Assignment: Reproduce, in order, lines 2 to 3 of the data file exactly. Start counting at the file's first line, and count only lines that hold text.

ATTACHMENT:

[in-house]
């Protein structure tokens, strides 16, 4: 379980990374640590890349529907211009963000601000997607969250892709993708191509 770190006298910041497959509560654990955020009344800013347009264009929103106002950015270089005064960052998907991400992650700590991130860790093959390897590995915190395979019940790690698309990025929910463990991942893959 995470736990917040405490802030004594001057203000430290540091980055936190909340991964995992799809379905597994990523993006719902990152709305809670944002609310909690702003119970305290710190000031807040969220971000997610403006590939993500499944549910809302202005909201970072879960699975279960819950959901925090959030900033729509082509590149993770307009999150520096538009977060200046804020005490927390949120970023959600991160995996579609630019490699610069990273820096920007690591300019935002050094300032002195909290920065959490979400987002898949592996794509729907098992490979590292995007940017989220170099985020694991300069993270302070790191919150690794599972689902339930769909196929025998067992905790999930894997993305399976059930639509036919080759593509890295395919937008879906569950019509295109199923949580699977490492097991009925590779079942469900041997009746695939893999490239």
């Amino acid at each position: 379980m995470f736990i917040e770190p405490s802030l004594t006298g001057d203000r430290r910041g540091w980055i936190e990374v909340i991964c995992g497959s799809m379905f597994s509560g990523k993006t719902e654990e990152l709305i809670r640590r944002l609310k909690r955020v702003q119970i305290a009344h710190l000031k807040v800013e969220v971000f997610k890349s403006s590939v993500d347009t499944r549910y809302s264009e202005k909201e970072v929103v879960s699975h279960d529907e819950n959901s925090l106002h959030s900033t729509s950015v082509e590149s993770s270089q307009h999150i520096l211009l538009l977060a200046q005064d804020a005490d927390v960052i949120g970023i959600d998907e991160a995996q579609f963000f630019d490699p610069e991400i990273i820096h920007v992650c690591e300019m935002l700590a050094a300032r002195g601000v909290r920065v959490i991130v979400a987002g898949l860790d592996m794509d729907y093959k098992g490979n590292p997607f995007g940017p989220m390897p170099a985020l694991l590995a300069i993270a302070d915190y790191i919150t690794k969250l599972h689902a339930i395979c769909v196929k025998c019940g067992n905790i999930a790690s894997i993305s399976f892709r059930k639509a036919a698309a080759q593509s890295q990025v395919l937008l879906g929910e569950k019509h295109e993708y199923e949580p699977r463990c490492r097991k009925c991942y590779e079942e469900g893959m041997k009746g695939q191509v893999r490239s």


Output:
């Protein structure tokens, strides 16, 4: 379980990374640590890349529907211009963000601000997607969250892709993708191509 770190006298910041497959509560654990955020009344800013347009264009929103106002950015270089005064960052998907991400992650700590991130860790093959390897590995915190395979019940790690698309990025929910463990991942893959 995470736990917040405490802030004594001057203000430290540091980055936190909340991964995992799809379905597994990523993006719902990152709305809670944002609310909690702003119970305290710190000031807040969220971000997610403006590939993500499944549910809302202005909201970072879960699975279960819950959901925090959030900033729509082509590149993770307009999150520096538009977060200046804020005490927390949120970023959600991160995996579609630019490699610069990273820096920007690591300019935002050094300032002195909290920065959490979400987002898949592996794509729907098992490979590292995007940017989220170099985020694991300069993270302070790191919150690794599972689902339930769909196929025998067992905790999930894997993305399976059930639509036919080759593509890295395919937008879906569950019509295109199923949580699977490492097991009925590779079942469900041997009746695939893999490239």
């Amino acid at each position: 379980m995470f736990i917040e770190p405490s802030l004594t006298g001057d203000r430290r910041g540091w980055i936190e990374v909340i991964c995992g497959s799809m379905f597994s509560g990523k993006t719902e654990e990152l709305i809670r640590r944002l609310k909690r955020v702003q119970i305290a009344h710190l000031k807040v800013e969220v971000f997610k890349s403006s590939v993500d347009t499944r549910y809302s264009e202005k909201e970072v929103v879960s699975h279960d529907e819950n959901s925090l106002h959030s900033t729509s950015v082509e590149s993770s270089q307009h999150i520096l211009l538009l977060a200046q005064d804020a005490d927390v960052i949120g970023i959600d998907e991160a995996q579609f963000f630019d490699p610069e991400i990273i820096h920007v992650c690591e300019m935002l700590a050094a300032r002195g601000v909290r920065v959490i991130v979400a987002g898949l860790d592996m794509d729907y093959k098992g490979n590292p997607f995007g940017p989220m390897p170099a985020l694991l590995a300069i993270a302070d915190y790191i919150t690794k969250l599972h689902a339930i395979c769909v196929k025998c019940g067992n905790i999930a790690s894997i993305s399976f892709r059930k639509a036919a698309a080759q593509s890295q990025v395919l937008l879906g929910e569950k019509h295109e993708y199923e949580p699977r463990c490492r097991k009925c991942y590779e079942e469900g893959m041997k009746g695939q191509v893999r490239s």